Myah Casey will have you know that she did not crash the car—she merely rolled it over.
“They’re fun to drive, but it’s tough to get used to it,” said Casey, a seventh-grader from G-E-T Middle School in Galesville, WI, and one of 16 students participating in the inaugural Nitro-X Summer Camp at Western Technical College in La Crosse, WI.
The weeklong camp gives students hands-on experience with real-life cars and trucks, as well as the opportunity to customize and race remote-controlled cars, like the one Casey lost control of.
Modeled after similar programs at Minnesota technical colleges, the camp is intended to help students build a foundation of mechanical knowledge — a good thing to have whether they make cars their career, Western instructors said.
“Maybe they’ll find something they like and make a career out of it, or maybe not,” said Andy Olson, an automotive technician instructor and one of the camp supervisors. “They’ll still realize these opportunities and careers are out there, and that they can use these skills in the future.”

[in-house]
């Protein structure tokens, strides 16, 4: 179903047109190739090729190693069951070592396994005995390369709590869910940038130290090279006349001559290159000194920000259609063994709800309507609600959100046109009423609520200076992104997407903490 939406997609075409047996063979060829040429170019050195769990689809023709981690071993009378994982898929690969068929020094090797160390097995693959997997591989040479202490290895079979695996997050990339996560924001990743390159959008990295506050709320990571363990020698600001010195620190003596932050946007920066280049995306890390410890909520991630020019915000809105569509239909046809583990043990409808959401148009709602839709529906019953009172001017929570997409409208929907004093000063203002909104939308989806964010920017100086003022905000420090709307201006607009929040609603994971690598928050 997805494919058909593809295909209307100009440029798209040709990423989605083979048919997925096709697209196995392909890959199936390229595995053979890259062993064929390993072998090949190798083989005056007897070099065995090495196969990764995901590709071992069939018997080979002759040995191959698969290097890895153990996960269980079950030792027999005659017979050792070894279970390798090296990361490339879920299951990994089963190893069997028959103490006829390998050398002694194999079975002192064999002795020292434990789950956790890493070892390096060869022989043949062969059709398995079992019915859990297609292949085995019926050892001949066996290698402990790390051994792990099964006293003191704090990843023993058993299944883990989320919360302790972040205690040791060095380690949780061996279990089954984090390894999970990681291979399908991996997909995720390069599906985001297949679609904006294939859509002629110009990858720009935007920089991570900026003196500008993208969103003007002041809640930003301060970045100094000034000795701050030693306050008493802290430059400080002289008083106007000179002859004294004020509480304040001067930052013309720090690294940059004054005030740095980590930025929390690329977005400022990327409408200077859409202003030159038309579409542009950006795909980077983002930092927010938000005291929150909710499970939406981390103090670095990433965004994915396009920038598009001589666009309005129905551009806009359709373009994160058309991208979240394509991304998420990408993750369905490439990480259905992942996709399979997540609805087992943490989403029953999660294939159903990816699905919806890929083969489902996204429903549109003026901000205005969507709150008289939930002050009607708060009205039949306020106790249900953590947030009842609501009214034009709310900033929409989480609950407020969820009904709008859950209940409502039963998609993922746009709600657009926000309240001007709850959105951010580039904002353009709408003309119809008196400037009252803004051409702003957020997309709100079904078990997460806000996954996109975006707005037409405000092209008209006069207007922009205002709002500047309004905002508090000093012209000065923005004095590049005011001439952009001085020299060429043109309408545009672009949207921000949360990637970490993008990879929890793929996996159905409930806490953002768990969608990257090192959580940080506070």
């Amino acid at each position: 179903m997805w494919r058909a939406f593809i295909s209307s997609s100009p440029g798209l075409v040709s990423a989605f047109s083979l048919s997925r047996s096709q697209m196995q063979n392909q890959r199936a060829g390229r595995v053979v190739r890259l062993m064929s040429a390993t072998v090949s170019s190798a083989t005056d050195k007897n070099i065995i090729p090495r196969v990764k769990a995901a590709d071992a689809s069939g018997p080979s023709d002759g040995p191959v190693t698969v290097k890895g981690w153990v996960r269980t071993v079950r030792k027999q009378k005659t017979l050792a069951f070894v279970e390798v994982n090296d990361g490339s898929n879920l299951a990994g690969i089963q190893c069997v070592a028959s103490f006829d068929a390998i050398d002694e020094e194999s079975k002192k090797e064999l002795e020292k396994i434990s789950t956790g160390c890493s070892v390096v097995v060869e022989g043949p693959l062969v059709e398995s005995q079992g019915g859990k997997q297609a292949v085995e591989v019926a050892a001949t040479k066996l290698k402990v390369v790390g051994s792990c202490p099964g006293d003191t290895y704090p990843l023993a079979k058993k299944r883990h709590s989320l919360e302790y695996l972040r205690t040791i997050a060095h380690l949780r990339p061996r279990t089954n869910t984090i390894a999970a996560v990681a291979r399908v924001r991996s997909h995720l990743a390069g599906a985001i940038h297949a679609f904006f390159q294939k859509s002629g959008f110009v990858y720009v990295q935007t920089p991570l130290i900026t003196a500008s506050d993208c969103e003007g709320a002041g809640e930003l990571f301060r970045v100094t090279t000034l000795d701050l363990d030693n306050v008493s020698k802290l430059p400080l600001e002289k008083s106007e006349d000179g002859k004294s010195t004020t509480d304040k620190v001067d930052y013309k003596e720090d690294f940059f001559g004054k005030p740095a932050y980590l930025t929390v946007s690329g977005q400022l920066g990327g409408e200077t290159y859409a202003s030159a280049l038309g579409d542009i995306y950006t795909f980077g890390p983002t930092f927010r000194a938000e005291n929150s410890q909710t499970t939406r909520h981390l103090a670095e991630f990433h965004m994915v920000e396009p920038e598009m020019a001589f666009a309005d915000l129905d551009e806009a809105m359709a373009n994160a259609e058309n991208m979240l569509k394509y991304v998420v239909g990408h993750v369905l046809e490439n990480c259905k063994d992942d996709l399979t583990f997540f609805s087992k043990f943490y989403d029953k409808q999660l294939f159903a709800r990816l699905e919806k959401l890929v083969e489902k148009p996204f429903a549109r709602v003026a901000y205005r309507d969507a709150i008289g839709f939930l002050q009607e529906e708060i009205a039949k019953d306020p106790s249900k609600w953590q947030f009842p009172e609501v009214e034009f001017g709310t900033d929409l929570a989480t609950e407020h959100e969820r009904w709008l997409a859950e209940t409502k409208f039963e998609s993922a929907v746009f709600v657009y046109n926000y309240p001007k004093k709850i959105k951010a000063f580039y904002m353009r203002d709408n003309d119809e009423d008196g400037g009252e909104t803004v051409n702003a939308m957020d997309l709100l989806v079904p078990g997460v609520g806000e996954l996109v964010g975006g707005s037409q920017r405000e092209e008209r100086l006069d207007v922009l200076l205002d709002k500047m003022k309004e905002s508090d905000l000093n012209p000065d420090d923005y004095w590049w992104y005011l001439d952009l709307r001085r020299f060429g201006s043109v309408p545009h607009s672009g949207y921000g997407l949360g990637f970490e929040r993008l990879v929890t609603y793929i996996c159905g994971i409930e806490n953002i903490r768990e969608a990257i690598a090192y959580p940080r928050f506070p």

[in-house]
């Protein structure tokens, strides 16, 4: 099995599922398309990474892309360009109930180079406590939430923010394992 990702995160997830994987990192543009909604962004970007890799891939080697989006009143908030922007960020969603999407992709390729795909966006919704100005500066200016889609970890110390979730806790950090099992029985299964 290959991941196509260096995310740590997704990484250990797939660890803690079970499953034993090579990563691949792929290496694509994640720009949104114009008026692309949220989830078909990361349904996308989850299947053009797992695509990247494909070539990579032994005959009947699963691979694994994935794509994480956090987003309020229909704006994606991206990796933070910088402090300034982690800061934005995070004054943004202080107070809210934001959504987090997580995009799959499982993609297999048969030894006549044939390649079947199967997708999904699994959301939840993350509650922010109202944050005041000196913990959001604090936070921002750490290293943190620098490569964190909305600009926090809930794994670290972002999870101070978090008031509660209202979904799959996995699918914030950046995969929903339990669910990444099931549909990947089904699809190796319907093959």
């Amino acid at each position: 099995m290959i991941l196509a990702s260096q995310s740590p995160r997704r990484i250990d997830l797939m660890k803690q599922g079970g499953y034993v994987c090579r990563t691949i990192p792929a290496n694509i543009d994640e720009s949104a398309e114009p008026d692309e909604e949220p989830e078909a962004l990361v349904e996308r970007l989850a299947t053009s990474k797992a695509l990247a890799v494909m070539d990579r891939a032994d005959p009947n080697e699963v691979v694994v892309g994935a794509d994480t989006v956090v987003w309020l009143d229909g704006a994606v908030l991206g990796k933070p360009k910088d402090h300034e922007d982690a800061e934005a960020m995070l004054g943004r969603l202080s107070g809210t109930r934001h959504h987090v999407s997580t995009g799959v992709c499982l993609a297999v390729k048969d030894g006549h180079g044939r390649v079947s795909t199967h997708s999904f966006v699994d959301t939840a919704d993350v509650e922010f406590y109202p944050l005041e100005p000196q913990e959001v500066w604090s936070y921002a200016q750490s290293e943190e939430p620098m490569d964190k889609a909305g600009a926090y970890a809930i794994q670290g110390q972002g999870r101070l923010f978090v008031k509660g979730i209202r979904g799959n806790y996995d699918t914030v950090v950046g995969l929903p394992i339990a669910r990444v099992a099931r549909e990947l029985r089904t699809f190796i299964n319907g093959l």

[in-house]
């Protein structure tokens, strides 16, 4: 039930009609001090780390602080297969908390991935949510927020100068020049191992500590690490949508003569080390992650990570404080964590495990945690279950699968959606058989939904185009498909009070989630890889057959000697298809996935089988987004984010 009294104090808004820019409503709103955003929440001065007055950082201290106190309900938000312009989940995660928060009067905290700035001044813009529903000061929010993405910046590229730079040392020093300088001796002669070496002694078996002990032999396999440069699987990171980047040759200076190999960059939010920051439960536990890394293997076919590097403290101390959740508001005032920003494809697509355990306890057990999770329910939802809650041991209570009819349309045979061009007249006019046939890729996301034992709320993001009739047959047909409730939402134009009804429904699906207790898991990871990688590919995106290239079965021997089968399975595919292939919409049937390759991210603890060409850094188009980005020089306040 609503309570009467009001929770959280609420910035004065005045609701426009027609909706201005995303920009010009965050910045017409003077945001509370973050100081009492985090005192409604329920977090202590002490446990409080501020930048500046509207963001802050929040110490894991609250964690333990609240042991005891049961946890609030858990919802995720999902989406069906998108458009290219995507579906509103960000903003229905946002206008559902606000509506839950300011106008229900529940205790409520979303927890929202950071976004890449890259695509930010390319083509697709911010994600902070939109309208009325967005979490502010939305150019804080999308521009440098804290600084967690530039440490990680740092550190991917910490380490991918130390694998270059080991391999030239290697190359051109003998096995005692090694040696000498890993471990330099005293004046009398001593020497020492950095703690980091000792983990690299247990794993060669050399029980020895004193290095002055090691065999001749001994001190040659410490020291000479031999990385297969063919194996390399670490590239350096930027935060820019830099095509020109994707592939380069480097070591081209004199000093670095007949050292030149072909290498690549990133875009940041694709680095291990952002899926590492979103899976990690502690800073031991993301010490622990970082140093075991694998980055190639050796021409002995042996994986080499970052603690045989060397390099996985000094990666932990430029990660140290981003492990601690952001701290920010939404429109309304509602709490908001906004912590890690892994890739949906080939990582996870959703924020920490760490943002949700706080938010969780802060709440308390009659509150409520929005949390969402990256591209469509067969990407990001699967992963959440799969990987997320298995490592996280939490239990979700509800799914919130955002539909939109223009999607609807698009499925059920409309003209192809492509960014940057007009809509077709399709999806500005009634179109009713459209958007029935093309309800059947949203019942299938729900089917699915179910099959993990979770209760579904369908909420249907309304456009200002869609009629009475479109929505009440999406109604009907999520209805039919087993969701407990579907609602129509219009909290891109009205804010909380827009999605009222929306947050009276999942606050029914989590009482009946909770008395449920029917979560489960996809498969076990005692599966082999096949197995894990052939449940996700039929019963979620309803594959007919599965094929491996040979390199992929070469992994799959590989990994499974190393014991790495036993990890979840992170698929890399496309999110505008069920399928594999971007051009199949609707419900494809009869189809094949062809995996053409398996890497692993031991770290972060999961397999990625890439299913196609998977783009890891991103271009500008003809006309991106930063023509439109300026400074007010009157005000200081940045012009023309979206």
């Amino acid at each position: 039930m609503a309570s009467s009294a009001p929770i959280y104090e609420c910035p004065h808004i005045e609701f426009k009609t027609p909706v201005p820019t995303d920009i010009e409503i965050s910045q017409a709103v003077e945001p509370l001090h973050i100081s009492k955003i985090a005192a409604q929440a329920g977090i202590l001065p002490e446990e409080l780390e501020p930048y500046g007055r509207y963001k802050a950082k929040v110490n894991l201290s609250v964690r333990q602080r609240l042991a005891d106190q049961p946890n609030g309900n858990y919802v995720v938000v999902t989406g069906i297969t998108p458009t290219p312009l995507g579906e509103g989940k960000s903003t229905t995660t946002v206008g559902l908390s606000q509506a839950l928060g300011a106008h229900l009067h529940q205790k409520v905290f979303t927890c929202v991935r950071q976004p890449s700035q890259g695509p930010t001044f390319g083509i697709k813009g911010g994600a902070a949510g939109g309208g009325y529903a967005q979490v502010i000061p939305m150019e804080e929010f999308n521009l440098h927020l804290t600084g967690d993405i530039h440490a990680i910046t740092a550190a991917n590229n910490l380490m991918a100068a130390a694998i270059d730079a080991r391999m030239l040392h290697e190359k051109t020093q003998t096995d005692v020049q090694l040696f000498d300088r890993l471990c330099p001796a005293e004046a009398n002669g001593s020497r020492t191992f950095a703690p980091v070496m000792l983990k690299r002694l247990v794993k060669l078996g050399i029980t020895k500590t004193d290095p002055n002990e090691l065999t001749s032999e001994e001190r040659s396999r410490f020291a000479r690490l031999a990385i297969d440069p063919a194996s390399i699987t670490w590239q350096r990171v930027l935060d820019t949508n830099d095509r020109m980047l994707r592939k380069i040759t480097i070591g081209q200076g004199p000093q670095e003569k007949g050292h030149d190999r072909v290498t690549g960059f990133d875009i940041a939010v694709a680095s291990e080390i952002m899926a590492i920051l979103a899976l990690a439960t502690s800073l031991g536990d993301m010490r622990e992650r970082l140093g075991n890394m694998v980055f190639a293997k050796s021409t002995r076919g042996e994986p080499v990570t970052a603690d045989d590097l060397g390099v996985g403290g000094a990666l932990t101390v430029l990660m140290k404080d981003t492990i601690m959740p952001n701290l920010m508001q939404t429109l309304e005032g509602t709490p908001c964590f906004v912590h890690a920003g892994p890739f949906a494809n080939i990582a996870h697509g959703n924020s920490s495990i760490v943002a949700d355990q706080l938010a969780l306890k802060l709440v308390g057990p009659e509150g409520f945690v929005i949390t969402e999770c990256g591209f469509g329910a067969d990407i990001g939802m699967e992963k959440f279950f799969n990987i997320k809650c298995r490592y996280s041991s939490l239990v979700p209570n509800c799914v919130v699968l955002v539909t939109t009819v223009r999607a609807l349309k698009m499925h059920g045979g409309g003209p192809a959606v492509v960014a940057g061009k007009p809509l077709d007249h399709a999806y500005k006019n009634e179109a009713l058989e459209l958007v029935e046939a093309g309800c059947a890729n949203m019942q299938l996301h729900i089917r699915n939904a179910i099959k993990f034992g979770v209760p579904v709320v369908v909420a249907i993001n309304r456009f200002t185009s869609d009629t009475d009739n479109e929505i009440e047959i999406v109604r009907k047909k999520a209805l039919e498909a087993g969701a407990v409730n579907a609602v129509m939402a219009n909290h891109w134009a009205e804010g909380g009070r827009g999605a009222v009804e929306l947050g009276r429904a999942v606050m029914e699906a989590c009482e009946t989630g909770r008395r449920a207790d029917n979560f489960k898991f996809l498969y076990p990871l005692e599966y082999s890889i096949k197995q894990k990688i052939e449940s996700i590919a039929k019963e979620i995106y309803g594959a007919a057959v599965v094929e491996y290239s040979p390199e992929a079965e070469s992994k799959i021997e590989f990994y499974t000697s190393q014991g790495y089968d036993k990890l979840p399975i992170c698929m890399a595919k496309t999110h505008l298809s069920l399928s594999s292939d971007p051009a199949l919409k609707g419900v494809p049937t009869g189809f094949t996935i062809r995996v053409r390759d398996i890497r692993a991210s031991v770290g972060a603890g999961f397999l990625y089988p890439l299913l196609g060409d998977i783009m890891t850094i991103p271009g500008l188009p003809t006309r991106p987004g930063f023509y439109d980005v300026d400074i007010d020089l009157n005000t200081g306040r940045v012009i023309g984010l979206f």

While students have plenty of time to race, wreck and repair their remote-controlled cars, the camp is not all fun and games.
The group is scheduled to tour several local body shops and car and truck dealerships, so they can learn about everything from electrical work to collision repair.
Western instructors are giving the students crash courses, too, teaching them how to remove lugnuts and apply nice, even coats of paint.
“There’s really no other summer camp like this,” Olson said. “You have sports camps and typical outdoor adventure camps, but is there anything that deals with mechanical skills?”
It’s been two days, he said, “and I’ve already seen a huge difference with their confidence level.”
They started with varying degrees of experience.
Some grew up with oil on their hands, helping their parents fix cars, trucks and four-wheelers.
Some have graveyards of broken remote-controlled cars in their bedroom.
And some went into the camp more or less blind, but eager.